Phillies' pitcher shines as emergency outfielder, accomplishes feat not seen since 1950

Mark Townsend
·Yahoo Sports Contributor

The Philadelphia Phillies fell short on Friday night, losing 4-3 to the Chicago White Sox in 15 innings. That’s all you might see when looking at the box score.

How the game reached that point was a series of events that almost had to be seen to be believed.

With his bullpen taxed and no position players left to call on, Phillies manager Gabe Kapler was forced to get creative in the 14th inning. The option he chose was to bring in starting center fielder Roman Quinn to pitch, while inserting pitcher Vince Velasquez as the left fielder.

What followed was baseball at its weirdest and most unpredictable. Which is to say, baseball was at its best.

Upon his move to the outfield, Velasquez immediately became the star of the game and the talk of baseball thanks to his arm and his unexpected athleticism.

Showing off the cannon

In the 14th inning, the 27-year-old right-hander temporarily saved the game for Philadelphia by firing a perfect throw to catcher J.T. Realmuto to cut down Jose Abreu at home plate.

Abreu was attempting to score from second base on James McCann’s single, but he never really had a chance.

You’re probably thinking that doesn’t happen very often.

Well, you’re right. The last time a pitcher recorded an outfield assist was way back in 1950.

So naturally, Velasquez almost did it again the very next inning.

This time Abreu singled to Velasquez in left field. His throw home to get Leury Garcia was every bit as strong and impressive as the first. It was just a smidgen late. Unfortunately for the Phillies, that would prove to be the winning run for Chicago.

Vince Velasquez of the Philadelphia Phillies acknowledges the crowd after throwing out a runner at home plate. (Photo by Drew Hallowell/Getty Images)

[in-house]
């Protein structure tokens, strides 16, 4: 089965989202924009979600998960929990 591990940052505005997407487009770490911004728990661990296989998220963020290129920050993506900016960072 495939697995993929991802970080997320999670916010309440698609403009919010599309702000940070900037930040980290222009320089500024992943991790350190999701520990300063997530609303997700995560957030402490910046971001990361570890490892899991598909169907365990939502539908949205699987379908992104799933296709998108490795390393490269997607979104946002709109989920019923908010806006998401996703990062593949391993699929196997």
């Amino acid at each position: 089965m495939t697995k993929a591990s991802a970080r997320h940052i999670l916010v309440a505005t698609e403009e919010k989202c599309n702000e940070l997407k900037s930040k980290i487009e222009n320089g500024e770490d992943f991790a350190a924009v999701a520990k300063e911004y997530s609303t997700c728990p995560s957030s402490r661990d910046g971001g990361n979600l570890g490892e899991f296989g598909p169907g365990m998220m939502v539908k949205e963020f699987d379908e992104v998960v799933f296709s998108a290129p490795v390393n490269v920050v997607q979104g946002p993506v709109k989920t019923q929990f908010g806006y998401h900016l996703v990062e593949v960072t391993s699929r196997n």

Vince Velasquez of the Philadelphia Phillies acknowledges the crowd after throwing out a runner at home plate. (Drew Hallowell/Getty Images)

Five-star catch

Had it ended there, it would have been among the best stories in MLB this season.

It turned out Velasquez had one more trick up his sleeve. He finished the inning by making a diving catch on Eloy Jimenez’s sinking line drive.

This wasn’t a garden variety diving catch, either. It was Philadelphia’s first five-star catch of the season, according to Statcast.

The level of difficulty was high. Yet Velasquez handled it without an issue.

Perhaps we shouldn’t be that surprised by Velasquez’s skills. After all, he was a star shortstop during his high school days in California. However, this was his first time doing anything other than pitching during nine seasons in professional baseball. It says a lot that he took to the outfield so effortlessly.

Outfielder takes the loss

The Phillies used seven regular pitchers before calling on center fielder Roman Quinn to pitch the final two innings.

It was Quinn’s second pitching appearance of the season after allowing two runs to the Los Angeles Dodgers on July 15.

This time around, he allowed one run on three hits and three walks. Of course, the outfield defense helped keep that line from looking worse.

Quinn will take the loss on the stat sheet, but it was hardly his fault. In fact, he was a big reason Philadelphia was even still playing.

That’s a winning night in our book.

It’s just that baseball doesn’t always go by the book. Sometimes it gets wild. Sometimes it gets weird. Friday’s game in Philadelphia was about as wild and weird as it gets.

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